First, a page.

A federal judge in Alabama issued a preliminary injunction Friday blocking most provisions of a controversial new state law criminalizing gender-affirming health care for minors.
Citing legal precedents, the ruling noted that “a parent’s right to ‘make decisions concerning the care, custody and control of their children’ is one of the ‘oldest of fundamental liberty interests’ recognized by the Supreme Court.”
Arguments by the state fell flat. Defendants, for example, produced no “credible evidence to show that transitional medications are ‘experimental,’” as claimed, Burke noted. The state’s justifications for the law are “hypothesized, not exceedingly persuasive,” the judge added.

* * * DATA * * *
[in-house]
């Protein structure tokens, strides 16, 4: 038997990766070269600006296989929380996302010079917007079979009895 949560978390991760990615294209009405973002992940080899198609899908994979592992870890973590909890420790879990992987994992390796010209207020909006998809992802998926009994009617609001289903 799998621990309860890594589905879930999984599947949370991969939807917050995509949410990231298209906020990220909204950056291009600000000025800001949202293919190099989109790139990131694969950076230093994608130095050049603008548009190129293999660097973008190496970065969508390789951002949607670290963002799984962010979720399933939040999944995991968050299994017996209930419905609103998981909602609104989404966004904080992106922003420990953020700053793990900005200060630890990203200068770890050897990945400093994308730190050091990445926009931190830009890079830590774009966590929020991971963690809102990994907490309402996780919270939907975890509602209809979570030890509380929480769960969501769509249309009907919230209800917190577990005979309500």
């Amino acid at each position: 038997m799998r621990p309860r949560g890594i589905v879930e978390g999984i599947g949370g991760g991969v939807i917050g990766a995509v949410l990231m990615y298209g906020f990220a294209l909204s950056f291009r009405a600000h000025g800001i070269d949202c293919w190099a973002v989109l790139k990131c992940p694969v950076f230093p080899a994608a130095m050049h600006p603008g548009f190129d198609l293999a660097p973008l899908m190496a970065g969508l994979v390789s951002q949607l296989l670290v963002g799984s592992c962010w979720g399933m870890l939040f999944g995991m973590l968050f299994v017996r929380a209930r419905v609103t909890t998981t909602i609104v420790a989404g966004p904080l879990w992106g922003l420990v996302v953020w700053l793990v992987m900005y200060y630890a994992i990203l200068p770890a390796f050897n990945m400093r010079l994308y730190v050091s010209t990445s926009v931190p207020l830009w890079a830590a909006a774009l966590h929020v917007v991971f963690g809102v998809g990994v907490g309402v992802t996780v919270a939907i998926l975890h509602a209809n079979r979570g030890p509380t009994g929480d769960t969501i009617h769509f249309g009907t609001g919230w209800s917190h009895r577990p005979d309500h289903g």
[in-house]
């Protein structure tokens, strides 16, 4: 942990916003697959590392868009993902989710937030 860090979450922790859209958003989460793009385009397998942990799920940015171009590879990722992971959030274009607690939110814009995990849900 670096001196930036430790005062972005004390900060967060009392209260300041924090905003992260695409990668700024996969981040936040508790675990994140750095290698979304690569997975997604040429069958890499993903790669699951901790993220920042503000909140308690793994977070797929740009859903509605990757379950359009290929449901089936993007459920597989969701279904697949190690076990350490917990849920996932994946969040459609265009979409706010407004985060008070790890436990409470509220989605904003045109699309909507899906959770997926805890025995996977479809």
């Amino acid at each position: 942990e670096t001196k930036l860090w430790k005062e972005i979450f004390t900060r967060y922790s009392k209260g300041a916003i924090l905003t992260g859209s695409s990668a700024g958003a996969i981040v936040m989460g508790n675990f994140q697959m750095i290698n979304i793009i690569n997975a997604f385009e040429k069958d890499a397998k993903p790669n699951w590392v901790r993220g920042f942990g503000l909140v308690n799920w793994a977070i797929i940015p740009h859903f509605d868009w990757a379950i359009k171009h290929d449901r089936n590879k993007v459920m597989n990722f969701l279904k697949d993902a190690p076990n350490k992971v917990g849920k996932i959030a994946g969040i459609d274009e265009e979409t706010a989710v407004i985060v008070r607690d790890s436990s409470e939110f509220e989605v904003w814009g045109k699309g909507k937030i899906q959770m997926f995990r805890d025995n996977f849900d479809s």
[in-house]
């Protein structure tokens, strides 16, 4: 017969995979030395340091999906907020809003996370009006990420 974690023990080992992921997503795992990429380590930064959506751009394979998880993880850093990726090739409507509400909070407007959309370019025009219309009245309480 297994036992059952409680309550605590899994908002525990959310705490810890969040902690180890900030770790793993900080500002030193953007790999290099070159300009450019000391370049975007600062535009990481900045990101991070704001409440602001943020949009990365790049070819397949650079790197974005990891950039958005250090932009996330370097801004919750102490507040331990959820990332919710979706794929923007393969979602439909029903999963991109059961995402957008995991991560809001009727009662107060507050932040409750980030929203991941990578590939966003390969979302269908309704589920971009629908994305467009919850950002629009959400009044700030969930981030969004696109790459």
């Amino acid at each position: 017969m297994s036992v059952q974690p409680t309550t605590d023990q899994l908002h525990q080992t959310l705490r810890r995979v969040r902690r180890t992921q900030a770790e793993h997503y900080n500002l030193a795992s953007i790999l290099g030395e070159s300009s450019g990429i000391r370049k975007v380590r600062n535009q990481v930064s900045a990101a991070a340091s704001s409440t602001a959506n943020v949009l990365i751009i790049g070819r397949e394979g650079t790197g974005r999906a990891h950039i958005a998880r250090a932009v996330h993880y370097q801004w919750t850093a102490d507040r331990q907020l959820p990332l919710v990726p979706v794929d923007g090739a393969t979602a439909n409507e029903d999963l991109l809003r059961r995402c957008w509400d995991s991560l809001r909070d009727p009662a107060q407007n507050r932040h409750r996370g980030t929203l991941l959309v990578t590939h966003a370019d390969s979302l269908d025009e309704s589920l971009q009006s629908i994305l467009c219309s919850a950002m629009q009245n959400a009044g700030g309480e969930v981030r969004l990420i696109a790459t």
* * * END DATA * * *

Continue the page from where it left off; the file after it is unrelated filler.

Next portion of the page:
Burke issued the injunction after concluding that the “imminent threat of harm to Parent Plaintiffs and Minor Plaintiffs — i.e., severe physical and/or psychological harm” while the case is being argued “outweighs the harm the State will suffer from the injunction.”
The judge did allow several other provisions of the law to remain in place, including a ban on gender-affirming surgeries for minors.
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